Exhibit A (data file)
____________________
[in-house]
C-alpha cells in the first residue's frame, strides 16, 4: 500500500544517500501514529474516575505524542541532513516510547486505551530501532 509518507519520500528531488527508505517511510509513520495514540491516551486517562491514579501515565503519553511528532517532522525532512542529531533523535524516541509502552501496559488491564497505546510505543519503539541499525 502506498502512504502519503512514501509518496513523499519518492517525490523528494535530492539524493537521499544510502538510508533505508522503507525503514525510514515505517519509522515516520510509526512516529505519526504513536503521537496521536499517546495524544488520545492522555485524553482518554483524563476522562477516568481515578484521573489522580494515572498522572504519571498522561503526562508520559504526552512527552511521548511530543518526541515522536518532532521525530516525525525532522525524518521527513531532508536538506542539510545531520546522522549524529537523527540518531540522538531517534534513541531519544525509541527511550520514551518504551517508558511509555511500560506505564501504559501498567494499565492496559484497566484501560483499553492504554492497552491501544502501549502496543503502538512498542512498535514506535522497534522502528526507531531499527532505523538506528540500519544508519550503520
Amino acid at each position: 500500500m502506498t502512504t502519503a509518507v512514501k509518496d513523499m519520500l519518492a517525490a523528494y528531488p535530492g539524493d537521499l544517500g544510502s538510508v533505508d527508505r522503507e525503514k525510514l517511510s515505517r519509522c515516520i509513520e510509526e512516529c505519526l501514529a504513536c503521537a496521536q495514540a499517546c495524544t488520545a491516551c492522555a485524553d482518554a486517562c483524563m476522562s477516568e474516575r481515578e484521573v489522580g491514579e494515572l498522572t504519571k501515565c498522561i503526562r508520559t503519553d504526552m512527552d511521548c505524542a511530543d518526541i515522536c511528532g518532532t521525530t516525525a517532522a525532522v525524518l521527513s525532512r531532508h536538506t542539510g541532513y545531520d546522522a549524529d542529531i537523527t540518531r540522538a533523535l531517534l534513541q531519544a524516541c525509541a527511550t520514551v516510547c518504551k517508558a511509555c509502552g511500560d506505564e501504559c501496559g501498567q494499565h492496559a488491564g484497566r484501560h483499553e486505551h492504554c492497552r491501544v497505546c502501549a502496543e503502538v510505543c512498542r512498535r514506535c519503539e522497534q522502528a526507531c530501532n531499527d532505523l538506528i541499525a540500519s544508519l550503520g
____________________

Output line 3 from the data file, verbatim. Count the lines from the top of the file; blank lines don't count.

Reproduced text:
Amino acid at each position: 500500500m502506498t502512504t502519503a509518507v512514501k509518496d513523499m519520500l519518492a517525490a523528494y528531488p535530492g539524493d537521499l544517500g544510502s538510508v533505508d527508505r522503507e525503514k525510514l517511510s515505517r519509522c515516520i509513520e510509526e512516529c505519526l501514529a504513536c503521537a496521536q495514540a499517546c495524544t488520545a491516551c492522555a485524553d482518554a486517562c483524563m476522562s477516568e474516575r481515578e484521573v489522580g491514579e494515572l498522572t504519571k501515565c498522561i503526562r508520559t503519553d504526552m512527552d511521548c505524542a511530543d518526541i515522536c511528532g518532532t521525530t516525525a517532522a525532522v525524518l521527513s525532512r531532508h536538506t542539510g541532513y545531520d546522522a549524529d542529531i537523527t540518531r540522538a533523535l531517534l534513541q531519544a524516541c525509541a527511550t520514551v516510547c518504551k517508558a511509555c509502552g511500560d506505564e501504559c501496559g501498567q494499565h492496559a488491564g484497566r484501560h483499553e486505551h492504554c492497552r491501544v497505546c502501549a502496543e503502538v510505543c512498542r512498535r514506535c519503539e522497534q522502528a526507531c530501532n531499527d532505523l538506528i541499525a540500519s544508519l550503520g